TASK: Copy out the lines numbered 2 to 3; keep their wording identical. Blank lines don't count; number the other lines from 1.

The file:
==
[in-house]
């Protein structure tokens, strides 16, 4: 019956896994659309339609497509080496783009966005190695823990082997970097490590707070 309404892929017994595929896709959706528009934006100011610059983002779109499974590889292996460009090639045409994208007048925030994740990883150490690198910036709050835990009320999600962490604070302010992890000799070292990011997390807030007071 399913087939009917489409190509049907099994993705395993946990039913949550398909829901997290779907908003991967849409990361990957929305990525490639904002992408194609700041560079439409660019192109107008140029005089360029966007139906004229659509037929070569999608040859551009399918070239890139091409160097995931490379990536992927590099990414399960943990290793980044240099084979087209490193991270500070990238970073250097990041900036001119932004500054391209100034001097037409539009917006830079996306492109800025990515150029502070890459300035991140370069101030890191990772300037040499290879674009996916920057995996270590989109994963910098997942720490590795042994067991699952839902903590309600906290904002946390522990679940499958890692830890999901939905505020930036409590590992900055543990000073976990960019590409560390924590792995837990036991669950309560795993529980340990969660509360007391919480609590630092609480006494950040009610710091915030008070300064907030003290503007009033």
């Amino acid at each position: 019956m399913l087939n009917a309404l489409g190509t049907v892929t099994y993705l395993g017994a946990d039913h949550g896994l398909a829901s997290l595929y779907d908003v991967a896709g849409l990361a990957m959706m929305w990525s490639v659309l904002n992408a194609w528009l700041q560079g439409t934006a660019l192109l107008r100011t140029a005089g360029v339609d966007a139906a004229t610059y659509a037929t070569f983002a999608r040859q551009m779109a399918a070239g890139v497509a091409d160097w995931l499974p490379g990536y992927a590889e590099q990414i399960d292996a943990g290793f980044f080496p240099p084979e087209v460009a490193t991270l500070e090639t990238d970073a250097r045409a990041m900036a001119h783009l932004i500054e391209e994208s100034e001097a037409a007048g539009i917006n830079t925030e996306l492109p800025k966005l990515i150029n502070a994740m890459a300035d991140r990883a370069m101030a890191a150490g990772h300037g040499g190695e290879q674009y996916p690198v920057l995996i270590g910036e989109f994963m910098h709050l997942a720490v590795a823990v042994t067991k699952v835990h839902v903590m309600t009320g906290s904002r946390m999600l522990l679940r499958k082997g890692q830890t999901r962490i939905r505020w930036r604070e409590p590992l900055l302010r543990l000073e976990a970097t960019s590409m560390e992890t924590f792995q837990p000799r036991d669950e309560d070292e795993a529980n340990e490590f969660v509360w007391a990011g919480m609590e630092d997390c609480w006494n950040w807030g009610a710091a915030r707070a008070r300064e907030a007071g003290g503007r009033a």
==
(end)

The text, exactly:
């Protein structure tokens, strides 16, 4: 019956896994659309339609497509080496783009966005190695823990082997970097490590707070 309404892929017994595929896709959706528009934006100011610059983002779109499974590889292996460009090639045409994208007048925030994740990883150490690198910036709050835990009320999600962490604070302010992890000799070292990011997390807030007071 399913087939009917489409190509049907099994993705395993946990039913949550398909829901997290779907908003991967849409990361990957929305990525490639904002992408194609700041560079439409660019192109107008140029005089360029966007139906004229659509037929070569999608040859551009399918070239890139091409160097995931490379990536992927590099990414399960943990290793980044240099084979087209490193991270500070990238970073250097990041900036001119932004500054391209100034001097037409539009917006830079996306492109800025990515150029502070890459300035991140370069101030890191990772300037040499290879674009996916920057995996270590989109994963910098997942720490590795042994067991699952839902903590309600906290904002946390522990679940499958890692830890999901939905505020930036409590590992900055543990000073976990960019590409560390924590792995837990036991669950309560795993529980340990969660509360007391919480609590630092609480006494950040009610710091915030008070300064907030003290503007009033």
């Amino acid at each position: 019956m399913l087939n009917a309404l489409g190509t049907v892929t099994y993705l395993g017994a946990d039913h949550g896994l398909a829901s997290l595929y779907d908003v991967a896709g849409l990361a990957m959706m929305w990525s490639v659309l904002n992408a194609w528009l700041q560079g439409t934006a660019l192109l107008r100011t140029a005089g360029v339609d966007a139906a004229t610059y659509a037929t070569f983002a999608r040859q551009m779109a399918a070239g890139v497509a091409d160097w995931l499974p490379g990536y992927a590889e590099q990414i399960d292996a943990g290793f980044f080496p240099p084979e087209v460009a490193t991270l500070e090639t990238d970073a250097r045409a990041m900036a001119h783009l932004i500054e391209e994208s100034e001097a037409a007048g539009i917006n830079t925030e996306l492109p800025k966005l990515i150029n502070a994740m890459a300035d991140r990883a370069m101030a890191a150490g990772h300037g040499g190695e290879q674009y996916p690198v920057l995996i270590g910036e989109f994963m910098h709050l997942a720490v590795a823990v042994t067991k699952v835990h839902v903590m309600t009320g906290s904002r946390m999600l522990l679940r499958k082997g890692q830890t999901r962490i939905r505020w930036r604070e409590p590992l900055l302010r543990l000073e976990a970097t960019s590409m560390e992890t924590f792995q837990p000799r036991d669950e309560d070292e795993a529980n340990e490590f969660v509360w007391a990011g919480m609590e630092d997390c609480w006494n950040w807030g009610a710091a915030r707070a008070r300064e907030a007071g003290g503007r009033a």